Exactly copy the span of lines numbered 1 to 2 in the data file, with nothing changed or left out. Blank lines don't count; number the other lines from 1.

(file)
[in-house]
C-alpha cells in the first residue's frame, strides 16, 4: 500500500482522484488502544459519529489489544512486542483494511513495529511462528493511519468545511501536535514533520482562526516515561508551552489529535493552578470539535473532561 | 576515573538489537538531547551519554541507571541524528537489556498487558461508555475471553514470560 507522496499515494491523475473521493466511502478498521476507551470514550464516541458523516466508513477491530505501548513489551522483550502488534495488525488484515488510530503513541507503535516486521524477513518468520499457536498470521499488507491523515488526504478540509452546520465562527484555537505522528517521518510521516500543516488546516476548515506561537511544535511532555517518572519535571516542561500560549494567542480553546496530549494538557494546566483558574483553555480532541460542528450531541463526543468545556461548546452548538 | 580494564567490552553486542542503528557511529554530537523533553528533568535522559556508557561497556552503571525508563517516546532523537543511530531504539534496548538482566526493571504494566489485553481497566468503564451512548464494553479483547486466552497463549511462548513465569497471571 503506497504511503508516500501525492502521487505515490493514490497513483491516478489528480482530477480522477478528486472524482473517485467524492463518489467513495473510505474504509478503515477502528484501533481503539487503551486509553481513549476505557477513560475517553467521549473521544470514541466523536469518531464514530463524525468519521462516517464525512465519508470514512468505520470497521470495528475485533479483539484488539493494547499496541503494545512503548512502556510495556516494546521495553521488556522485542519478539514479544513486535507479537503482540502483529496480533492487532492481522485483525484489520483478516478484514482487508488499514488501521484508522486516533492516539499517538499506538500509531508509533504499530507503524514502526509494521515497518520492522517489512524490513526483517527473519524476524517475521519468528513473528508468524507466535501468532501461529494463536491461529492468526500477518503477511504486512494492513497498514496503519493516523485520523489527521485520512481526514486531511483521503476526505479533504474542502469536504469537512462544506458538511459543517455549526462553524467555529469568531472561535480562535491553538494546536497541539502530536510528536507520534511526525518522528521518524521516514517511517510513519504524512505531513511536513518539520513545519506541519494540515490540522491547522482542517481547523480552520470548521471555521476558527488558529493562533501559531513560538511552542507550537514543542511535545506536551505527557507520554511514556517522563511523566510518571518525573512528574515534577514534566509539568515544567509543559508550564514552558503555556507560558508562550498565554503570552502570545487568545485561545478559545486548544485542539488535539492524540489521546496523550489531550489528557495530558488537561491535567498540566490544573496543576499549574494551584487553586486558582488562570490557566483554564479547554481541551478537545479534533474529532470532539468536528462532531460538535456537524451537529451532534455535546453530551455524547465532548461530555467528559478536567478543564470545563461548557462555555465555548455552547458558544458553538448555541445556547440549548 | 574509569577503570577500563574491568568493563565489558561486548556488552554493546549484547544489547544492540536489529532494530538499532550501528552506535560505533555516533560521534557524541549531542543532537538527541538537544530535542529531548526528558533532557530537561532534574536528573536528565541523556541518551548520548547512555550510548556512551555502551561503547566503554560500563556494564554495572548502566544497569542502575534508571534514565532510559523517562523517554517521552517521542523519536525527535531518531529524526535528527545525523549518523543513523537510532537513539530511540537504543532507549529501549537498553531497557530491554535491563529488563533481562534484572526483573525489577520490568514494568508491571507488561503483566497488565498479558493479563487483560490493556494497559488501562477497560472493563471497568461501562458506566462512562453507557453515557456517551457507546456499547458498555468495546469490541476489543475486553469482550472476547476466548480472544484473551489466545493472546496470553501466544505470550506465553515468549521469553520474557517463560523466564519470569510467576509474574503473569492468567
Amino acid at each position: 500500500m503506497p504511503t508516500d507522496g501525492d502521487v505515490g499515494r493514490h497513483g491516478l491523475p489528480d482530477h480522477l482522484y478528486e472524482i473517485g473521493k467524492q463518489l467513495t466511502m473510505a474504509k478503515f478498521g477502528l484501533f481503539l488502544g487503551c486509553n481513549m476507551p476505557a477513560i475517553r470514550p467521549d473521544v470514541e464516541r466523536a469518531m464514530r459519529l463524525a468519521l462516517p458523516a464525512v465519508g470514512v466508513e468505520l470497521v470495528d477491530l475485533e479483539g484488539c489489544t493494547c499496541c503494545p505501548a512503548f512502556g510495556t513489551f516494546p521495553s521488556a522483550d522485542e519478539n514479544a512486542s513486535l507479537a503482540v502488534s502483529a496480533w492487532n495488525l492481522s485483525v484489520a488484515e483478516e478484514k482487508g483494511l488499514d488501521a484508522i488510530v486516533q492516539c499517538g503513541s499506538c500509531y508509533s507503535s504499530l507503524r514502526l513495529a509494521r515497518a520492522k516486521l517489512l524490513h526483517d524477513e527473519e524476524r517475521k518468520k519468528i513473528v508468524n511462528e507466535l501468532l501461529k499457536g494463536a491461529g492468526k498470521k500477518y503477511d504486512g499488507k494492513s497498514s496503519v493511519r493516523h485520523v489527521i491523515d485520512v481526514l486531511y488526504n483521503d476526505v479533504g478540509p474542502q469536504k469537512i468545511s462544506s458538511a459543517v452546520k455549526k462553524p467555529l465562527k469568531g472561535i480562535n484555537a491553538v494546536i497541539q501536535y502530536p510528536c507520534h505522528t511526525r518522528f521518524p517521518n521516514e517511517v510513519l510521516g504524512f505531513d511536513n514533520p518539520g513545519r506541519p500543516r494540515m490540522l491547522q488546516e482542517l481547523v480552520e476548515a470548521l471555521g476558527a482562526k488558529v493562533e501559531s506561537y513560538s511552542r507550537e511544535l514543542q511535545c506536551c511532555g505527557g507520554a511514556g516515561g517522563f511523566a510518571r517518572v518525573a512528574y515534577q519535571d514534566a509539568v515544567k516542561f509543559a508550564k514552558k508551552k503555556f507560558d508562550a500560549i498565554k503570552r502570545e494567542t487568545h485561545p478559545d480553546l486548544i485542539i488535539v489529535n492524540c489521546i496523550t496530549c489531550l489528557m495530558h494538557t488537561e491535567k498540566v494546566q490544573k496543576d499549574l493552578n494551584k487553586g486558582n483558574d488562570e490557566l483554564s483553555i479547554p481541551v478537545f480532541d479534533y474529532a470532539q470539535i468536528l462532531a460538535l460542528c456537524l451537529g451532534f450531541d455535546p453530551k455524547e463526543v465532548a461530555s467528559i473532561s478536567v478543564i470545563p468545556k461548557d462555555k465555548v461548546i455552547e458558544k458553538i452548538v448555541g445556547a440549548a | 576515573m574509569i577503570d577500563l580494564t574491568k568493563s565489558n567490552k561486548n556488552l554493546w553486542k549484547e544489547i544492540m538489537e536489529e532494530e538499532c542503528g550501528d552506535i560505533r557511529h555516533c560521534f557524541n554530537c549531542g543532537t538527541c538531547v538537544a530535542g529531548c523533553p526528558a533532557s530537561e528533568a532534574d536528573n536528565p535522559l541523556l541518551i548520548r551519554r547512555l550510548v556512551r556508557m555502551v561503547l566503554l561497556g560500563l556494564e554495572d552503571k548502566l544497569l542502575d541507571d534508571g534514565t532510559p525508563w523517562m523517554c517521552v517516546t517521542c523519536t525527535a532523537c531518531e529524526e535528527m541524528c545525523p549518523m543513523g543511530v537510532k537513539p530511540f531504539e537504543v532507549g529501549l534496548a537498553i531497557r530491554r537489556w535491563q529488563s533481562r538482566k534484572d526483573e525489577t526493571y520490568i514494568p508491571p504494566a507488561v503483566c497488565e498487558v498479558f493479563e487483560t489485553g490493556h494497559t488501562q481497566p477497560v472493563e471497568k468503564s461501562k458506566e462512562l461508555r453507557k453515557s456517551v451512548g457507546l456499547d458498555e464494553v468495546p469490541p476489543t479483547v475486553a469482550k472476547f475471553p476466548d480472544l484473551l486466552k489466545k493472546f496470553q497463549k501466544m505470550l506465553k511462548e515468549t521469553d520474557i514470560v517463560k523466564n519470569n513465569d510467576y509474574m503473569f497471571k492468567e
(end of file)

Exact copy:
[in-house]
C-alpha cells in the first residue's frame, strides 16, 4: 500500500482522484488502544459519529489489544512486542483494511513495529511462528493511519468545511501536535514533520482562526516515561508551552489529535493552578470539535473532561 | 576515573538489537538531547551519554541507571541524528537489556498487558461508555475471553514470560 507522496499515494491523475473521493466511502478498521476507551470514550464516541458523516466508513477491530505501548513489551522483550502488534495488525488484515488510530503513541507503535516486521524477513518468520499457536498470521499488507491523515488526504478540509452546520465562527484555537505522528517521518510521516500543516488546516476548515506561537511544535511532555517518572519535571516542561500560549494567542480553546496530549494538557494546566483558574483553555480532541460542528450531541463526543468545556461548546452548538 | 580494564567490552553486542542503528557511529554530537523533553528533568535522559556508557561497556552503571525508563517516546532523537543511530531504539534496548538482566526493571504494566489485553481497566468503564451512548464494553479483547486466552497463549511462548513465569497471571 503506497504511503508516500501525492502521487505515490493514490497513483491516478489528480482530477480522477478528486472524482473517485467524492463518489467513495473510505474504509478503515477502528484501533481503539487503551486509553481513549476505557477513560475517553467521549473521544470514541466523536469518531464514530463524525468519521462516517464525512465519508470514512468505520470497521470495528475485533479483539484488539493494547499496541503494545512503548512502556510495556516494546521495553521488556522485542519478539514479544513486535507479537503482540502483529496480533492487532492481522485483525484489520483478516478484514482487508488499514488501521484508522486516533492516539499517538499506538500509531508509533504499530507503524514502526509494521515497518520492522517489512524490513526483517527473519524476524517475521519468528513473528508468524507466535501468532501461529494463536491461529492468526500477518503477511504486512494492513497498514496503519493516523485520523489527521485520512481526514486531511483521503476526505479533504474542502469536504469537512462544506458538511459543517455549526462553524467555529469568531472561535480562535491553538494546536497541539502530536510528536507520534511526525518522528521518524521516514517511517510513519504524512505531513511536513518539520513545519506541519494540515490540522491547522482542517481547523480552520470548521471555521476558527488558529493562533501559531513560538511552542507550537514543542511535545506536551505527557507520554511514556517522563511523566510518571518525573512528574515534577514534566509539568515544567509543559508550564514552558503555556507560558508562550498565554503570552502570545487568545485561545478559545486548544485542539488535539492524540489521546496523550489531550489528557495530558488537561491535567498540566490544573496543576499549574494551584487553586486558582488562570490557566483554564479547554481541551478537545479534533474529532470532539468536528462532531460538535456537524451537529451532534455535546453530551455524547465532548461530555467528559478536567478543564470545563461548557462555555465555548455552547458558544458553538448555541445556547440549548 | 574509569577503570577500563574491568568493563565489558561486548556488552554493546549484547544489547544492540536489529532494530538499532550501528552506535560505533555516533560521534557524541549531542543532537538527541538537544530535542529531548526528558533532557530537561532534574536528573536528565541523556541518551548520548547512555550510548556512551555502551561503547566503554560500563556494564554495572548502566544497569542502575534508571534514565532510559523517562523517554517521552517521542523519536525527535531518531529524526535528527545525523549518523543513523537510532537513539530511540537504543532507549529501549537498553531497557530491554535491563529488563533481562534484572526483573525489577520490568514494568508491571507488561503483566497488565498479558493479563487483560490493556494497559488501562477497560472493563471497568461501562458506566462512562453507557453515557456517551457507546456499547458498555468495546469490541476489543475486553469482550472476547476466548480472544484473551489466545493472546496470553501466544505470550506465553515468549521469553520474557517463560523466564519470569510467576509474574503473569492468567